UK Government research shows 1/2 of Britons are cybercrime victims
Despite this, only a third actually report offences to the authorities, government research finds
Around half of British web users have been victims of cybercrime, according to figures from the Cabinet Office, and a significant number of them have no idea how to report the crime.
According to a survey commissioned to coincide with Get Safe Online Week, which runs this week, 51 per cent of people have been a victim of online crime resulting in a financial loss.
The crimes include identity theft, hacking or deliberate distribution of viruses, but the study found that less than a third (32 per cent) reported these crimes.
Around half (47 per cent) of victims did not report a crime as they had no idea who to contact in the event of such a crime.
Cabinet Office minister Francis Maude said raising public awareness would help people avoid becoming a victims of cybercrime.
"The UK cyber market is worth over 80 billion a year and rising. The internet is undoubtedly a force for good but we cannot stand still in the face of these threats, which already cost our economy billions every year," he said.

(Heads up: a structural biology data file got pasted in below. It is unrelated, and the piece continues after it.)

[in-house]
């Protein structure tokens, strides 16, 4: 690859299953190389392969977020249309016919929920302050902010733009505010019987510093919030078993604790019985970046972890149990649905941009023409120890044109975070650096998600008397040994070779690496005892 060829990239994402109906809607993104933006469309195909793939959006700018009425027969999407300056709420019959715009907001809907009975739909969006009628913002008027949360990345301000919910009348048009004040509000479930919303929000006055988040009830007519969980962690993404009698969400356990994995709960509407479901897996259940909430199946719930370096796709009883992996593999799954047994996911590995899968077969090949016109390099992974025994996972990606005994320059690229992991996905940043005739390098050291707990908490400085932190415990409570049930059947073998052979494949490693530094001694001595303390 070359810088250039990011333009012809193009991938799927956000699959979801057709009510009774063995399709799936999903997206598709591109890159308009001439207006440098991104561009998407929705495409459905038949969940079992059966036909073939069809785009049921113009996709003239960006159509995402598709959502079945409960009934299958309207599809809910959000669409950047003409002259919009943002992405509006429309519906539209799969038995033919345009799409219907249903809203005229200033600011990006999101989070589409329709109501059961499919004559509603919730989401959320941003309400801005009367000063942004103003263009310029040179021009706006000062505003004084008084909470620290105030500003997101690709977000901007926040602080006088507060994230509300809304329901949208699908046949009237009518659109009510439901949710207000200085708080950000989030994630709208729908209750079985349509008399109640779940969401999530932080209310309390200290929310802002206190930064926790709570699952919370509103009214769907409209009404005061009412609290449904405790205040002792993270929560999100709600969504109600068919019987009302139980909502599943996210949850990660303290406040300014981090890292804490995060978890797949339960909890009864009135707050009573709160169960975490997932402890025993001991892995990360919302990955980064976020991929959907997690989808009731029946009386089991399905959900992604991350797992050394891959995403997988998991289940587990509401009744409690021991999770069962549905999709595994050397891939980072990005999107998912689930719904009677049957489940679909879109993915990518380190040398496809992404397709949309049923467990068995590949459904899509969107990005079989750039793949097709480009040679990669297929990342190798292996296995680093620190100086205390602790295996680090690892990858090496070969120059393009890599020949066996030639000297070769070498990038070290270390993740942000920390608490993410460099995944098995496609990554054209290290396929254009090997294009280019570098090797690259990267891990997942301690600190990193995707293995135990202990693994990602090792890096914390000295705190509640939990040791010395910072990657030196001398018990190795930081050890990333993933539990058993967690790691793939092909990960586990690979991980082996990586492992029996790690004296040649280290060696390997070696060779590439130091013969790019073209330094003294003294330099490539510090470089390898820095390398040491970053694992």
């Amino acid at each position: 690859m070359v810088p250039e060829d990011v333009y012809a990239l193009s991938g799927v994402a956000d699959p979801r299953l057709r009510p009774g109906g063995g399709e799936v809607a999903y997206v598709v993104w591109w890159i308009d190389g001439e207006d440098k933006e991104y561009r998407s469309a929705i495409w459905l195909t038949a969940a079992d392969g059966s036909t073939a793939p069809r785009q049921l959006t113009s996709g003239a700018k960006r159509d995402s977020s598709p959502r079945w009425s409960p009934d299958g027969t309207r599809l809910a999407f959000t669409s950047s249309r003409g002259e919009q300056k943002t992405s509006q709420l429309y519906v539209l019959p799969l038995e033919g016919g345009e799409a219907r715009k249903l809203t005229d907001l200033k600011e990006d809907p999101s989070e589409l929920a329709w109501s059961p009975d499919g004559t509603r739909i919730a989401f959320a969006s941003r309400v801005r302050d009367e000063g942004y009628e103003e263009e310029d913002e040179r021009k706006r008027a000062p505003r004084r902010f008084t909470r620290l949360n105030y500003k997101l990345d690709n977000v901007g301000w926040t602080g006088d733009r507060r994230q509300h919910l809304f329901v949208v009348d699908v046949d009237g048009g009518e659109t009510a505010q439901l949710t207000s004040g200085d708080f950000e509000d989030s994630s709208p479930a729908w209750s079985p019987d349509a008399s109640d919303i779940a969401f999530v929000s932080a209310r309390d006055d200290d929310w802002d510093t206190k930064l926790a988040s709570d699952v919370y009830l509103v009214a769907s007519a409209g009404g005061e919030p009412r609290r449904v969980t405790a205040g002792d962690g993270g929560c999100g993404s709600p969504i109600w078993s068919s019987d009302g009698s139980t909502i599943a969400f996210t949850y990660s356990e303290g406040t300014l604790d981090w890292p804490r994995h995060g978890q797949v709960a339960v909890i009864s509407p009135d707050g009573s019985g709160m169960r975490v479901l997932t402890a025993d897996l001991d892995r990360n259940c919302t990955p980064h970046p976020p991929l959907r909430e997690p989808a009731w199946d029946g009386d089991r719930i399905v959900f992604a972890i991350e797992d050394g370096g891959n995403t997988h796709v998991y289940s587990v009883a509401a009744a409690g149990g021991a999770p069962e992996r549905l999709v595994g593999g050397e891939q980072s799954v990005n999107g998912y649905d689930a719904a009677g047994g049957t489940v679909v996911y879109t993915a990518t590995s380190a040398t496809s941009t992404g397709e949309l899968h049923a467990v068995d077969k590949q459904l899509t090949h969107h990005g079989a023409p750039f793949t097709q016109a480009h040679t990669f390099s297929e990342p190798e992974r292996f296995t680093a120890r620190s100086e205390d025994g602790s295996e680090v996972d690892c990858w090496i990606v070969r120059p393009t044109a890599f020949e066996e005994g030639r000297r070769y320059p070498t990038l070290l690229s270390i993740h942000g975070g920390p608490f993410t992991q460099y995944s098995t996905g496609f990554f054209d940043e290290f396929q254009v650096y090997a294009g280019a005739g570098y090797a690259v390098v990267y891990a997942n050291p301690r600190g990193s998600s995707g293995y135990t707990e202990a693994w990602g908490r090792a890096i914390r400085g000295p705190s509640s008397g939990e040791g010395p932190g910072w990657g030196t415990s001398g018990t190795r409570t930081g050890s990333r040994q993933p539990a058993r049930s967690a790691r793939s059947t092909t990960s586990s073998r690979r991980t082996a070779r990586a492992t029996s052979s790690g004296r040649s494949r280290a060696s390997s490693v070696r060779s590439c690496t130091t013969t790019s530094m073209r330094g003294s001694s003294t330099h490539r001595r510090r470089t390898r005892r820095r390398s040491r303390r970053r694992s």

"As part of this government's long-term economic plan, we want to make the UK one of the most secure places to do business in cyberspace. We have a 860 million Cyber Security Programme which supports law enforcement's response to cybercrime and we are working with the private sector to help all businesses protect vital information assets.
"Our Get Safe Online and Cyber Streetwise campaigns provide easy to understand information for the public on how and why they should protect themselves. Cyber security is not an issue for government alone - we must all take action to defend ourselves against threats," he added.
The study found cybercrime victims did take steps to improve their internet behaviour afterwards. Nearly half (45 per cent) opted for stronger passwords and 42 per cent became extra vigilant when shopping online. Over a third (37 per cent) always logged out of accounts when they go offline and nearly a fifth (18 per cent) have changed their security settings on their social media accounts.
"Cheap and easy access to the internet is changing the world and transforming our lives. What many of us may be less aware of is that financial crime has moved online and poses a major threat to people of all ages and from all walks of life living in the UK today," said Detective Superintendent Pete O'Doherty, head of the City of London Police's NFIB.
"I would also call on anyone who has fallen victim to an online fraud to report to Action Fraud," he added.
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